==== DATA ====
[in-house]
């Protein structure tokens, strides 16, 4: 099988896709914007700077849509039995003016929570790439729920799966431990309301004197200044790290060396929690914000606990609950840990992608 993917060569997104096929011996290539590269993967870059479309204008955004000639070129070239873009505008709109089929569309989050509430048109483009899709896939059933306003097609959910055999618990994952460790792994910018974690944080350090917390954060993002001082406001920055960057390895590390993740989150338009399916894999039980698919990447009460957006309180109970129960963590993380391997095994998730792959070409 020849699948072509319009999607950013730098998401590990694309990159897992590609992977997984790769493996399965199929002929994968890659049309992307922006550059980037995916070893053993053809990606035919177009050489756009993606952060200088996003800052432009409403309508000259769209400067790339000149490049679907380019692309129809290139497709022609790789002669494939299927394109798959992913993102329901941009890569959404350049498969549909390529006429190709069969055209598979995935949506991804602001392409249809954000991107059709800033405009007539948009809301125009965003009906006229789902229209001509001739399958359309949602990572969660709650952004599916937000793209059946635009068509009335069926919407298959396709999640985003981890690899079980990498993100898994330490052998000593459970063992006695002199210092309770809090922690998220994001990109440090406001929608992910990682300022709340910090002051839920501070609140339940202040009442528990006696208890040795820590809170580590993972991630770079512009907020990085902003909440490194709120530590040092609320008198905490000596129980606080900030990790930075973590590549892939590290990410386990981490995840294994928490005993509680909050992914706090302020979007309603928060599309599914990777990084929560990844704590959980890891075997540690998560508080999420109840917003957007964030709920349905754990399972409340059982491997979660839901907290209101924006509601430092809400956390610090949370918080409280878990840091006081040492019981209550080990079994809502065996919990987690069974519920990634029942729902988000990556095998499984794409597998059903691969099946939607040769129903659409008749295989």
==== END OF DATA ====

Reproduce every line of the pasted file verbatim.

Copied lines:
[in-house]
């Protein structure tokens, strides 16, 4: 099988896709914007700077849509039995003016929570790439729920799966431990309301004197200044790290060396929690914000606990609950840990992608 993917060569997104096929011996290539590269993967870059479309204008955004000639070129070239873009505008709109089929569309989050509430048109483009899709896939059933306003097609959910055999618990994952460790792994910018974690944080350090917390954060993002001082406001920055960057390895590390993740989150338009399916894999039980698919990447009460957006309180109970129960963590993380391997095994998730792959070409 020849699948072509319009999607950013730098998401590990694309990159897992590609992977997984790769493996399965199929002929994968890659049309992307922006550059980037995916070893053993053809990606035919177009050489756009993606952060200088996003800052432009409403309508000259769209400067790339000149490049679907380019692309129809290139497709022609790789002669494939299927394109798959992913993102329901941009890569959404350049498969549909390529006429190709069969055209598979995935949506991804602001392409249809954000991107059709800033405009007539948009809301125009965003009906006229789902229209001509001739399958359309949602990572969660709650952004599916937000793209059946635009068509009335069926919407298959396709999640985003981890690899079980990498993100898994330490052998000593459970063992006695002199210092309770809090922690998220994001990109440090406001929608992910990682300022709340910090002051839920501070609140339940202040009442528990006696208890040795820590809170580590993972991630770079512009907020990085902003909440490194709120530590040092609320008198905490000596129980606080900030990790930075973590590549892939590290990410386990981490995840294994928490005993509680909050992914706090302020979007309603928060599309599914990777990084929560990844704590959980890891075997540690998560508080999420109840917003957007964030709920349905754990399972409340059982491997979660839901907290209101924006509601430092809400956390610090949370918080409280878990840091006081040492019981209550080990079994809502065996919990987690069974519920990634029942729902988000990556095998499984794409597998059903691969099946939607040769129903659409008749295989």